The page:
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When cancer enters your life, it is normal to grieve over the changes it brings. You may feel a sense of loss in your health, independence, physical abilities, appearance, and/or relationships.
Sometimes dealing with the emotions of cancer, such as sadness, can be even more difficult than coping with the disease itself. It is important to distinguish between normal feelings of sadness and actual depression.
Depression is a more intense and debilitating version of sadness that results from abnormal functioning of the brain. Depression affects thoughts, feelings, and the ability to function in everyday life.
Some symptoms of depression are as follows:
If you experience several of these symptoms for two weeks or longer, or if your symptoms greatly interfere with your day-to-day activities, it is important to seek help from a medical professional. Frequent thoughts of death or suicide indicate a need for immediate intervention.
When you have cancer, episodes of depression may be triggered by a number of factors, such as the diagnosis or the impact of cancer on your life. Individuals with advanced cancer or a certain cancer type (e.g., pancreatic, brain, lung) may be more likely to develop depression. In addition, some chemotherapy drugs and other medications (e.g., steroids), as well as treatment-related side effects (e.g., fatigue, hair loss), can trigger depression.
Some additional risk factors for depression include the following:
Depression can be difficult to diagnose in people with cancer. This is because the symptoms of depression are similar to the symptoms of cancer itself or of treatment-related side effects, such as fatigue, weight loss, insomnia, and inability to concentrate. In addition, people with cancer often believe that depression is an expected part of having cancer, or they underestimate their own distress and do not seek help.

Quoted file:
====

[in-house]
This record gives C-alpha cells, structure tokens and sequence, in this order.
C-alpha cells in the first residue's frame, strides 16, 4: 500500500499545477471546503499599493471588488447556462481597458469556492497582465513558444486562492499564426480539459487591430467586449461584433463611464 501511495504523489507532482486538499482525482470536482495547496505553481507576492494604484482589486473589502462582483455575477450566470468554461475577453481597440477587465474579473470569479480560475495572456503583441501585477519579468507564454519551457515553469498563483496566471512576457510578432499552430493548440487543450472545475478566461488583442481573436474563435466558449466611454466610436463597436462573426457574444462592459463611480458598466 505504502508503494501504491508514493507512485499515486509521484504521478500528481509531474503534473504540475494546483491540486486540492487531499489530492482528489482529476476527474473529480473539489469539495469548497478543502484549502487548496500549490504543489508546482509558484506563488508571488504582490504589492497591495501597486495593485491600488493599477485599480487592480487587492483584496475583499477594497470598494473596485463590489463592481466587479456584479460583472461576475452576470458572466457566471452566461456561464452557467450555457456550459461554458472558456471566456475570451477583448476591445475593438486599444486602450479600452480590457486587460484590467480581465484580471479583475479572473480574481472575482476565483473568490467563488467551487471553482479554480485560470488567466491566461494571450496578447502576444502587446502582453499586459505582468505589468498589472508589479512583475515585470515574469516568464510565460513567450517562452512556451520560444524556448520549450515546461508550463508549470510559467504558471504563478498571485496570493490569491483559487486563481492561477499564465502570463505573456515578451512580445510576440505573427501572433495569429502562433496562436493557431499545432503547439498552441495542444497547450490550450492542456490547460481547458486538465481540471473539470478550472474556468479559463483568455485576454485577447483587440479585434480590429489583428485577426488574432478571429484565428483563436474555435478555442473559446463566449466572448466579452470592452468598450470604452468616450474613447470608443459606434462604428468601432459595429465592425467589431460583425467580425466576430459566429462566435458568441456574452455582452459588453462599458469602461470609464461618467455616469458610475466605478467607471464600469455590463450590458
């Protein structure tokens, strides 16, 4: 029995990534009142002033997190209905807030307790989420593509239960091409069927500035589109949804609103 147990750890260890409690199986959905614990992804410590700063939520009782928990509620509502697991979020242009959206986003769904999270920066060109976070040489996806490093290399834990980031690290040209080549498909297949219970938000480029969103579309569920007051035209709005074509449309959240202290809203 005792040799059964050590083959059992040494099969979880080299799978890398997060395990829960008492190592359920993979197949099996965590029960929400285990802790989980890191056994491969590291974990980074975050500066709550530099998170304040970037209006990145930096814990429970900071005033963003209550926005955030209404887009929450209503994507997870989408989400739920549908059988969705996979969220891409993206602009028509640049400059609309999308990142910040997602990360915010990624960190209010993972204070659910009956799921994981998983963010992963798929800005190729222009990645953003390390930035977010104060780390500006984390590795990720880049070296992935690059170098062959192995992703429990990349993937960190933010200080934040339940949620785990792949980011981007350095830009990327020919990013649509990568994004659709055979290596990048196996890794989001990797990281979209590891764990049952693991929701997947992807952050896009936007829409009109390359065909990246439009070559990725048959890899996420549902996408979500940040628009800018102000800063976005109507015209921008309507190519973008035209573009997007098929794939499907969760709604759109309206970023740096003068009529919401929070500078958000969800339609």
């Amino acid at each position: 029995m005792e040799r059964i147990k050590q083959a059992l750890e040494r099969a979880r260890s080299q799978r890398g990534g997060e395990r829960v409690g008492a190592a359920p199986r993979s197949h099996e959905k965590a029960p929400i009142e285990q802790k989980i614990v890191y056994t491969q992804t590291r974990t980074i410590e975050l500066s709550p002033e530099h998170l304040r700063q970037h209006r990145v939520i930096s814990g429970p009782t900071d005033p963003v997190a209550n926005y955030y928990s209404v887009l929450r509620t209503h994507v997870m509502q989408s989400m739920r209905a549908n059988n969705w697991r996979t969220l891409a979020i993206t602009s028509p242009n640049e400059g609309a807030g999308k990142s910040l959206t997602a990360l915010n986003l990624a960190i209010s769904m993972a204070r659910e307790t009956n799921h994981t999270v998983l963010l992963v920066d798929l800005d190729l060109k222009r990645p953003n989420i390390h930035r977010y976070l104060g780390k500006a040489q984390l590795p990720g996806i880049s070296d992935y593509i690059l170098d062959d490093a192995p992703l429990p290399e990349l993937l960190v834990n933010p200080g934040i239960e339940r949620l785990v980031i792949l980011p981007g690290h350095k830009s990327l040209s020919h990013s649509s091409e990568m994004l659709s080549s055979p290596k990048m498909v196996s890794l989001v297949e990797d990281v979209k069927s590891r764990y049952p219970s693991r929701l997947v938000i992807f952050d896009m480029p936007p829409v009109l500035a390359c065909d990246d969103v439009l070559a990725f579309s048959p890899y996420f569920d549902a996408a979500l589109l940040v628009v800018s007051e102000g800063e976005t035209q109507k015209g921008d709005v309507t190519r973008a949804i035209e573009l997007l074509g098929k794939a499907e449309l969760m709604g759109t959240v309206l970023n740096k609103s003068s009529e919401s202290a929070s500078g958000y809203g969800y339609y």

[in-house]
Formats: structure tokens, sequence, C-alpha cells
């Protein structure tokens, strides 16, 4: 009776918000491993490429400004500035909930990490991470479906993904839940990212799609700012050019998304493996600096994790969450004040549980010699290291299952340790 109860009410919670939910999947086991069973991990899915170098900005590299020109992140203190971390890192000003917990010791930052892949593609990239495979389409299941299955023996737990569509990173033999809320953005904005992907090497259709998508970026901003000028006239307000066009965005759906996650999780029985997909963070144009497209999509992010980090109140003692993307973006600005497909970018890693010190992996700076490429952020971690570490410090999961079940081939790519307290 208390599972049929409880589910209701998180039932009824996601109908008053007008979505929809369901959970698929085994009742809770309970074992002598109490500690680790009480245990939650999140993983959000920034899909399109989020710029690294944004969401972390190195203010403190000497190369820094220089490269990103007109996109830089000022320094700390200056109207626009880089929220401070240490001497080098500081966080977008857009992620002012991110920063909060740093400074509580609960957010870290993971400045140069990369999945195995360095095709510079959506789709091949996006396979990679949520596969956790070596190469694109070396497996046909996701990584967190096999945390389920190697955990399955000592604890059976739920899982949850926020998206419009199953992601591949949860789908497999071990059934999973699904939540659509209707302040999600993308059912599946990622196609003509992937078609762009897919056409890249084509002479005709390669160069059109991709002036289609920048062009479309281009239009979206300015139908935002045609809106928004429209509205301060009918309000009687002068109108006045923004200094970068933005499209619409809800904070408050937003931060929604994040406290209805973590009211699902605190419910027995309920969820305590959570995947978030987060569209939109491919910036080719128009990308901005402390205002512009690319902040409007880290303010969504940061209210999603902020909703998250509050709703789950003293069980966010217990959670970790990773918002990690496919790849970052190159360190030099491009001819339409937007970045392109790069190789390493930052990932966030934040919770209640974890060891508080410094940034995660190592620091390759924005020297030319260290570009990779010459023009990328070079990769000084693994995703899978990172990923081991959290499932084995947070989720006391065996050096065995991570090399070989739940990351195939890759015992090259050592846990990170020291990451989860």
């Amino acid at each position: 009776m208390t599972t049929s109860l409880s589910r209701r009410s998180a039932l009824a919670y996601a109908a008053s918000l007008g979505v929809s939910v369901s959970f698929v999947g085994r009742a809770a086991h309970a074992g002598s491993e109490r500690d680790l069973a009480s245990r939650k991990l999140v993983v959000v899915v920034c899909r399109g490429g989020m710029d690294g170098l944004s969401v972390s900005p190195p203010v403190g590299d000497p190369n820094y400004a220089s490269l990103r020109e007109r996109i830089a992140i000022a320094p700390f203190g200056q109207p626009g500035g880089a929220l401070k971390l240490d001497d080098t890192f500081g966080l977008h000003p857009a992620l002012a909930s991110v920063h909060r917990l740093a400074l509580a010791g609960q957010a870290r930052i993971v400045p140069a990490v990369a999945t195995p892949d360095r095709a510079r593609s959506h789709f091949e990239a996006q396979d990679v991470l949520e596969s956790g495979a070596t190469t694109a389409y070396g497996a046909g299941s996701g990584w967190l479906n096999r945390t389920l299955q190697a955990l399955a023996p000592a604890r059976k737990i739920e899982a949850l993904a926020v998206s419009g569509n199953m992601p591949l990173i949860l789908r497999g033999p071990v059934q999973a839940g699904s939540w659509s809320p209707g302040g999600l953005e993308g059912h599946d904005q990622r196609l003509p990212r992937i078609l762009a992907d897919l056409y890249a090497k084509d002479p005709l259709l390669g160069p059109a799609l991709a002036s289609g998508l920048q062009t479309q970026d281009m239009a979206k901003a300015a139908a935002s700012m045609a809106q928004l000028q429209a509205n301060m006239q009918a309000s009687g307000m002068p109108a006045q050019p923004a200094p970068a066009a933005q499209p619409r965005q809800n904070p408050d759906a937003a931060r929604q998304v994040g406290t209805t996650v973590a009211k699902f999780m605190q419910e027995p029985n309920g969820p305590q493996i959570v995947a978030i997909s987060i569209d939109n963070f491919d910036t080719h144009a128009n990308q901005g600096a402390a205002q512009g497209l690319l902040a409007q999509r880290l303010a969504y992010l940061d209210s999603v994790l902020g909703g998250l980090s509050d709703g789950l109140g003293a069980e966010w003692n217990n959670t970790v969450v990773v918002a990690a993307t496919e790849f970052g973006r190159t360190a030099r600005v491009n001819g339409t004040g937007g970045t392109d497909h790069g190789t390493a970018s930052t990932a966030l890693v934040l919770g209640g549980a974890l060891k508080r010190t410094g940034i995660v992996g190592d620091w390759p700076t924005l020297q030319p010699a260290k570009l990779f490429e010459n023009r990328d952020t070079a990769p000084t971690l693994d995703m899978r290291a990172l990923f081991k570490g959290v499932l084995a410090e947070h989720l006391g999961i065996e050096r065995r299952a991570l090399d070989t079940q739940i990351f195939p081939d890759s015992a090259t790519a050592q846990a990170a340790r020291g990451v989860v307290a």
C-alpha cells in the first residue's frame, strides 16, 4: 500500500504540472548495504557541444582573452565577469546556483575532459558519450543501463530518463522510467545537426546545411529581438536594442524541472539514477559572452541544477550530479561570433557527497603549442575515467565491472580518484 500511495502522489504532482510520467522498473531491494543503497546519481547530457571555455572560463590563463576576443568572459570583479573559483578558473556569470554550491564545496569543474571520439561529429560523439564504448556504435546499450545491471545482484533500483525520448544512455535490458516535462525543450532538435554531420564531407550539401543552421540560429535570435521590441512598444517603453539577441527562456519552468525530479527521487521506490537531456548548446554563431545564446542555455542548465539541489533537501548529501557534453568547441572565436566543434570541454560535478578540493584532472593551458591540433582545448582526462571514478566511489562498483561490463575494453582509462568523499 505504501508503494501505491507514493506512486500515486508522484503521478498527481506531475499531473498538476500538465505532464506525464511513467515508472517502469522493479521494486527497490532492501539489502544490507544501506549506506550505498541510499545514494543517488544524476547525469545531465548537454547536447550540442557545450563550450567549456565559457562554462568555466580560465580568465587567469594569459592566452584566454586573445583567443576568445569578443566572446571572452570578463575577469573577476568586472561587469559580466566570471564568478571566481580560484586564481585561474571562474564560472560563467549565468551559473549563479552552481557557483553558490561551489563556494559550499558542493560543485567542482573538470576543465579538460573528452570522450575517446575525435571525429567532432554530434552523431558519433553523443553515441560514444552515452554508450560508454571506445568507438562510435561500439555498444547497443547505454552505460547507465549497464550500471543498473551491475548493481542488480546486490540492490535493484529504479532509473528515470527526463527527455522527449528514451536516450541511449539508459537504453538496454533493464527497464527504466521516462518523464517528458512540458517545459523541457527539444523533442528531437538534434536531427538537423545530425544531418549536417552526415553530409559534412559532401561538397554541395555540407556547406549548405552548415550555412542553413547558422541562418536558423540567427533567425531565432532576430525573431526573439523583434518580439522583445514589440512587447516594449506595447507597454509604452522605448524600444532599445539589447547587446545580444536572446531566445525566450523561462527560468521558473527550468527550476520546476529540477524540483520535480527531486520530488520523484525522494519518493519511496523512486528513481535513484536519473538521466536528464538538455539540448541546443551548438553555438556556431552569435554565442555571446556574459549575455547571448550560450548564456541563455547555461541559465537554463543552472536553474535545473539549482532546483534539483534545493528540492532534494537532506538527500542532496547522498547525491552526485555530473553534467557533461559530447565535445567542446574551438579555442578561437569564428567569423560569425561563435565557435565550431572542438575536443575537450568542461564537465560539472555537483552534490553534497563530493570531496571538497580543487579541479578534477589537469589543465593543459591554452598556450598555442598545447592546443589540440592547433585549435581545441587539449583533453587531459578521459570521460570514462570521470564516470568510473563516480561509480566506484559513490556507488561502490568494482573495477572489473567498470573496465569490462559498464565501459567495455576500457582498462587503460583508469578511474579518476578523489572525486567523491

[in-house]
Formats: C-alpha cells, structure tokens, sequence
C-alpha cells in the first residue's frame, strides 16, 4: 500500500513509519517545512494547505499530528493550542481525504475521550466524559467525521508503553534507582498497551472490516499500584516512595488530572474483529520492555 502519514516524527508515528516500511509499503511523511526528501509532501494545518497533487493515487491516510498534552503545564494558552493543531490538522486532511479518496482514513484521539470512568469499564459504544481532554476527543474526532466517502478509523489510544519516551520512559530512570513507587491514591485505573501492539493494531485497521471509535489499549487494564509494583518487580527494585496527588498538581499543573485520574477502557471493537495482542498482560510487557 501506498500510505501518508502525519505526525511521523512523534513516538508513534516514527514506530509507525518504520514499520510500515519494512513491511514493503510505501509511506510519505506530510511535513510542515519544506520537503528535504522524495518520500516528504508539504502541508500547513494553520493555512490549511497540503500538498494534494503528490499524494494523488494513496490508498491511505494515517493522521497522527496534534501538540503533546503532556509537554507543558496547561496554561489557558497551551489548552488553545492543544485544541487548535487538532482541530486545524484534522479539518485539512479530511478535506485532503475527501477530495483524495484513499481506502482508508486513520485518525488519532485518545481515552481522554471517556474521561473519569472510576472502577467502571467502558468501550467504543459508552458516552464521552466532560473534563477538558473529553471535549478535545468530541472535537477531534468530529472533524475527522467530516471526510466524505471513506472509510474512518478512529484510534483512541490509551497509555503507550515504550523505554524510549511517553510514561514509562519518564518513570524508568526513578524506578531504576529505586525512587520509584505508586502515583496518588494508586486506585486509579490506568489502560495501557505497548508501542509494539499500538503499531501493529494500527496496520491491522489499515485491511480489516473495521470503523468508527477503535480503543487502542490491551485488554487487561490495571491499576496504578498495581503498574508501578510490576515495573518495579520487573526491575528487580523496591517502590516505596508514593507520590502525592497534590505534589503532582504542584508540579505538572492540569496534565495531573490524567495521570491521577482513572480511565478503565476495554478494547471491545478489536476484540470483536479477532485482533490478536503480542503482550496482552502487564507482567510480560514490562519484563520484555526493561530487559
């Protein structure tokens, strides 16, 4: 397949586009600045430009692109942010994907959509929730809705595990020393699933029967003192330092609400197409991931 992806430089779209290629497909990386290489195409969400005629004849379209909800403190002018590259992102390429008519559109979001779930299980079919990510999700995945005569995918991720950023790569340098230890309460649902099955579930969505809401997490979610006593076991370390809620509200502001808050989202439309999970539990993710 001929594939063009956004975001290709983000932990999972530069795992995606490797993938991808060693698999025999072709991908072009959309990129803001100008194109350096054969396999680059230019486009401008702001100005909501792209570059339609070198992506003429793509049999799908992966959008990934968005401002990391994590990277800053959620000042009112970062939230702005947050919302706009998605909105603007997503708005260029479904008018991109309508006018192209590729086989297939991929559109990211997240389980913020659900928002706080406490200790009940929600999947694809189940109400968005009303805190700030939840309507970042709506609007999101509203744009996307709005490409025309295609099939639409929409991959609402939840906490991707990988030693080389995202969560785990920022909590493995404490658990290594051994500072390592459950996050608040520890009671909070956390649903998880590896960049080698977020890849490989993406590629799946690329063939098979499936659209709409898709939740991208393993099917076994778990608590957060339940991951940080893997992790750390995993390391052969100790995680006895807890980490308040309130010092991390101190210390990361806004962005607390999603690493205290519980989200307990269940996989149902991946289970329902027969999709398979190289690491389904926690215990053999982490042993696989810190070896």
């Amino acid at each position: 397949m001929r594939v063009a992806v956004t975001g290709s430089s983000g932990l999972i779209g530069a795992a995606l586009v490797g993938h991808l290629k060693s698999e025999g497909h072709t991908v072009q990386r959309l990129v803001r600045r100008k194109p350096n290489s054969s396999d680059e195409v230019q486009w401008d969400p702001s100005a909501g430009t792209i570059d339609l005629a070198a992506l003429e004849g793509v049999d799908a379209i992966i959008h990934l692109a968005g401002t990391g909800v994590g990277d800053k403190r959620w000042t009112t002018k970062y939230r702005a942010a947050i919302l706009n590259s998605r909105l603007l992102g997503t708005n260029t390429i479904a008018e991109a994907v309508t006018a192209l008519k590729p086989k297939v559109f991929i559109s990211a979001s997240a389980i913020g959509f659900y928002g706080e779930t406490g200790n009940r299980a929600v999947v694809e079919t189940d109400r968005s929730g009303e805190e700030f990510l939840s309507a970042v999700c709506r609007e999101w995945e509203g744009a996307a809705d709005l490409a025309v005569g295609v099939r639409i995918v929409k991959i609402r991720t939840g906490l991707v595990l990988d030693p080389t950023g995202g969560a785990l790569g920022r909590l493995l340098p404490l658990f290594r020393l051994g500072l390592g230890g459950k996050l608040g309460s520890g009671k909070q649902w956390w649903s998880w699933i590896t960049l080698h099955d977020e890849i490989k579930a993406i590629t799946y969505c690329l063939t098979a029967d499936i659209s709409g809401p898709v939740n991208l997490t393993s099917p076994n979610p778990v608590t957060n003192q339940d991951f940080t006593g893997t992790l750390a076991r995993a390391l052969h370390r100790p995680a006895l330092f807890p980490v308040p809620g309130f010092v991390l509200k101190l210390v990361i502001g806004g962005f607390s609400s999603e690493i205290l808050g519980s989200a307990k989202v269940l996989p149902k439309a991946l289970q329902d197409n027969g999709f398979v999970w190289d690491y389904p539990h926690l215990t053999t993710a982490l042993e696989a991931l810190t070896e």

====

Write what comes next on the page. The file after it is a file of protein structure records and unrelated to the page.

Your doctor may use a number of tests to diagnose depression, including a series of questions about your behavior, feelings, and thoughts. The evaluation of depression may include a careful examination of your medical history; personal or family history of depression; current mental status; side effects of cancer and cancer treatment; and other stresses in your life.
Depression can develop at any point in your cancer journey, even years after cancer treatment is complete. Not everyone with cancer becomes depressed, but for those who do, the condition can and should be treated.
Your doctor may recommend medications like antidepressants to treat depression. Antidepressants work by affecting certain chemicals within the brain to change your mood. There are several different types of antidepressants. The choice of medication depends on your symptoms, the current medications you are taking, the medication’s potential side effects, and your current health status. Your doctor may have to try more than one medication to find the one that suits you best.
Treatment for depression often involves a combination of medications and psychotherapy. Psychological interventions may include individual counseling, cognitive-behavioral therapy, couples and family therapy, and cancer support groups. Psychological support can help lower distress, improve your coping and problem-solving skills, reduce isolation, and reshape negative thoughts.
Depression can affect you on many levels—body, mind and spirit. When your mood is low, you may feel that you don’t have the energy or motivation to deal with cancer and its treatments. Thus, depression may impact the course of the disease, your ability to participate in treatment, and your quality of life.
The first step to feeling better is getting appropriate help from a mental health professional, such as a psychiatrist, psychologist, or clinical social worker, who is in close contact with your cancer care team. Psychological care is normal and necessary, and is an integral part of cancer care. There are also some things you can do to help yourself.
NOTE: THIS INFORMATION IS NOT INTENDED NOR IMPLIED TO BE A SUBSTITUTE FOR PROFESSIONAL MEDICAL ADVICE. ALWAYS SEEK THE ADVICE OF YOUR PHYSICIAN OR OTHER QUALIFIED HEALTHCARE PROVIDER REGARDING DEPRESSION.
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